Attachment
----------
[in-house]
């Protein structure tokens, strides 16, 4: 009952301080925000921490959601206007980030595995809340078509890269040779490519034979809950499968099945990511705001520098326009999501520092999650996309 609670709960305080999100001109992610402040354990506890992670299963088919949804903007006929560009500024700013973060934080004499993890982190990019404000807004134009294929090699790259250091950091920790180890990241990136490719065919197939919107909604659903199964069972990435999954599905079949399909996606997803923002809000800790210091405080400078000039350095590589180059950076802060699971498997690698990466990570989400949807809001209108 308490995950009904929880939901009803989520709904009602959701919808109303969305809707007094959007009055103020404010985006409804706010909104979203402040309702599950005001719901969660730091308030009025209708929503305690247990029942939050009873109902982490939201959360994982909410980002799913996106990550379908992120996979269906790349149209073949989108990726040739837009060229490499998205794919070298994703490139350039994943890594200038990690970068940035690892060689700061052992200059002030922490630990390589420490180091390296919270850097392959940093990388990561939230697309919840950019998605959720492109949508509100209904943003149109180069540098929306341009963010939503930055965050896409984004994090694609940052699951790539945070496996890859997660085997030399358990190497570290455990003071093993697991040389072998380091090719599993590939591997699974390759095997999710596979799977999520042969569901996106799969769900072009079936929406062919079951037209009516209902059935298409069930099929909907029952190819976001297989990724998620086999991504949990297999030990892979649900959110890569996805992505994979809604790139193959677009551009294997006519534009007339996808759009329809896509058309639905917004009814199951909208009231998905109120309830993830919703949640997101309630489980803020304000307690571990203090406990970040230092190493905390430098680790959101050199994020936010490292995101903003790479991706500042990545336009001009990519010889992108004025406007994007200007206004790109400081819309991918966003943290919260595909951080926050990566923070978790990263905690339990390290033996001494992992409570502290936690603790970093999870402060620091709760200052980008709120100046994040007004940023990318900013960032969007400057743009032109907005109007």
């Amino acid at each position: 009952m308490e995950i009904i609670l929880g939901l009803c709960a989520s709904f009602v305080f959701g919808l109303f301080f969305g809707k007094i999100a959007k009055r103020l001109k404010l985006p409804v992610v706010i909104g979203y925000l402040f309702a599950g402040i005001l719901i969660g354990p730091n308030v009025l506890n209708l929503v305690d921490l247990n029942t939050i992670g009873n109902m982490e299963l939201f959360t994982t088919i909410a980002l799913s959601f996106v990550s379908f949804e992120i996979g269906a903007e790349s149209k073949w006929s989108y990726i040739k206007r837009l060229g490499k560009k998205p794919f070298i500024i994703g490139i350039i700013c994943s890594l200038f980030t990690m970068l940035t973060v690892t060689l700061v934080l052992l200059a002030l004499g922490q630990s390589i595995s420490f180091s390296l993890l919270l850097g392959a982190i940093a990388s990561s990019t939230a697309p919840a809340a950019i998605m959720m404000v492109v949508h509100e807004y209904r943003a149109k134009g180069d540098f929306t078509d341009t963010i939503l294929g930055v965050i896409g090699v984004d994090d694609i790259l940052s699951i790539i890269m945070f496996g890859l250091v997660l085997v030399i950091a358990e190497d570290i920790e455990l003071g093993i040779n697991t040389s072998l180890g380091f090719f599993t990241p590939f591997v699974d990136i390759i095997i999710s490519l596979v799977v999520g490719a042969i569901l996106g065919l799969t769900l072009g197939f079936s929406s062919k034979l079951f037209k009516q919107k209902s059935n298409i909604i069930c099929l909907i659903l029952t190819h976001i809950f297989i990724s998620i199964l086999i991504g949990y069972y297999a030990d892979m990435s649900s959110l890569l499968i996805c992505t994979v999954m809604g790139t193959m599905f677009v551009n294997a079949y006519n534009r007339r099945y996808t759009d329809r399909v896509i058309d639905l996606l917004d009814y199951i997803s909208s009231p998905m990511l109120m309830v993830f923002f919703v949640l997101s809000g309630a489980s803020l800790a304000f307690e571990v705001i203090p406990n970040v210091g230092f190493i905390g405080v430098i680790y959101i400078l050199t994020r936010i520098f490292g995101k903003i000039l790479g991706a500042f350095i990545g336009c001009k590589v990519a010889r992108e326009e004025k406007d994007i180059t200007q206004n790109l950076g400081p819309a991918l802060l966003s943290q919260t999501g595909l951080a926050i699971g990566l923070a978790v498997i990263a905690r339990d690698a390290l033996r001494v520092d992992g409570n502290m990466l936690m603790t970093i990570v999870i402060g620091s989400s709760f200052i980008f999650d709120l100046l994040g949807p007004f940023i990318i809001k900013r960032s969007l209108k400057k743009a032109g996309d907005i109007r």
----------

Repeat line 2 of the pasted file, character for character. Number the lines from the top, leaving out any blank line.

């Protein structure tokens, strides 16, 4: 009952301080925000921490959601206007980030595995809340078509890269040779490519034979809950499968099945990511705001520098326009999501520092999650996309 609670709960305080999100001109992610402040354990506890992670299963088919949804903007006929560009500024700013973060934080004499993890982190990019404000807004134009294929090699790259250091950091920790180890990241990136490719065919197939919107909604659903199964069972990435999954599905079949399909996606997803923002809000800790210091405080400078000039350095590589180059950076802060699971498997690698990466990570989400949807809001209108 308490995950009904929880939901009803989520709904009602959701919808109303969305809707007094959007009055103020404010985006409804706010909104979203402040309702599950005001719901969660730091308030009025209708929503305690247990029942939050009873109902982490939201959360994982909410980002799913996106990550379908992120996979269906790349149209073949989108990726040739837009060229490499998205794919070298994703490139350039994943890594200038990690970068940035690892060689700061052992200059002030922490630990390589420490180091390296919270850097392959940093990388990561939230697309919840950019998605959720492109949508509100209904943003149109180069540098929306341009963010939503930055965050896409984004994090694609940052699951790539945070496996890859997660085997030399358990190497570290455990003071093993697991040389072998380091090719599993590939591997699974390759095997999710596979799977999520042969569901996106799969769900072009079936929406062919079951037209009516209902059935298409069930099929909907029952190819976001297989990724998620086999991504949990297999030990892979649900959110890569996805992505994979809604790139193959677009551009294997006519534009007339996808759009329809896509058309639905917004009814199951909208009231998905109120309830993830919703949640997101309630489980803020304000307690571990203090406990970040230092190493905390430098680790959101050199994020936010490292995101903003790479991706500042990545336009001009990519010889992108004025406007994007200007206004790109400081819309991918966003943290919260595909951080926050990566923070978790990263905690339990390290033996001494992992409570502290936690603790970093999870402060620091709760200052980008709120100046994040007004940023990318900013960032969007400057743009032109907005109007």